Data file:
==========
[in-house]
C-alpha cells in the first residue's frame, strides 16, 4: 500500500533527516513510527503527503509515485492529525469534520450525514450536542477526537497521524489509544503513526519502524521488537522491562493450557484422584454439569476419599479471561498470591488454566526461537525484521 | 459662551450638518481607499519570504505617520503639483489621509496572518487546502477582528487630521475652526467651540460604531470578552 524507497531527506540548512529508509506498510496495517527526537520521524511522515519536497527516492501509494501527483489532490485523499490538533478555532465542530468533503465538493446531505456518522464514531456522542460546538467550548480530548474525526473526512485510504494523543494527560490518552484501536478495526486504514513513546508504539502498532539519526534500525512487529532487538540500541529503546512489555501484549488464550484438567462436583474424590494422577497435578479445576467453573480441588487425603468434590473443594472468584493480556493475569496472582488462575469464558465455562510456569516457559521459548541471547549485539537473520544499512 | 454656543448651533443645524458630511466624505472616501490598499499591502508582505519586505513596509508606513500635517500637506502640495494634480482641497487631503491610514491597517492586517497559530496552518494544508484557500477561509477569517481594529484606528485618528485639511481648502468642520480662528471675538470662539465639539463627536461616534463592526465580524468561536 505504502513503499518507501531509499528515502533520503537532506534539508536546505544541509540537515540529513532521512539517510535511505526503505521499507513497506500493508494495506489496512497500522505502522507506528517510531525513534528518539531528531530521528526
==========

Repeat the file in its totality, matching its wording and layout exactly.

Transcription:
[in-house]
C-alpha cells in the first residue's frame, strides 16, 4: 500500500533527516513510527503527503509515485492529525469534520450525514450536542477526537497521524489509544503513526519502524521488537522491562493450557484422584454439569476419599479471561498470591488454566526461537525484521 | 459662551450638518481607499519570504505617520503639483489621509496572518487546502477582528487630521475652526467651540460604531470578552 524507497531527506540548512529508509506498510496495517527526537520521524511522515519536497527516492501509494501527483489532490485523499490538533478555532465542530468533503465538493446531505456518522464514531456522542460546538467550548480530548474525526473526512485510504494523543494527560490518552484501536478495526486504514513513546508504539502498532539519526534500525512487529532487538540500541529503546512489555501484549488464550484438567462436583474424590494422577497435578479445576467453573480441588487425603468434590473443594472468584493480556493475569496472582488462575469464558465455562510456569516457559521459548541471547549485539537473520544499512 | 454656543448651533443645524458630511466624505472616501490598499499591502508582505519586505513596509508606513500635517500637506502640495494634480482641497487631503491610514491597517492586517497559530496552518494544508484557500477561509477569517481594529484606528485618528485639511481648502468642520480662528471675538470662539465639539463627536461616534463592526465580524468561536 505504502513503499518507501531509499528515502533520503537532506534539508536546505544541509540537515540529513532521512539517510535511505526503505521499507513497506500493508494495506489496512497500522505502522507506528517510531525513534528518539531528531530521528526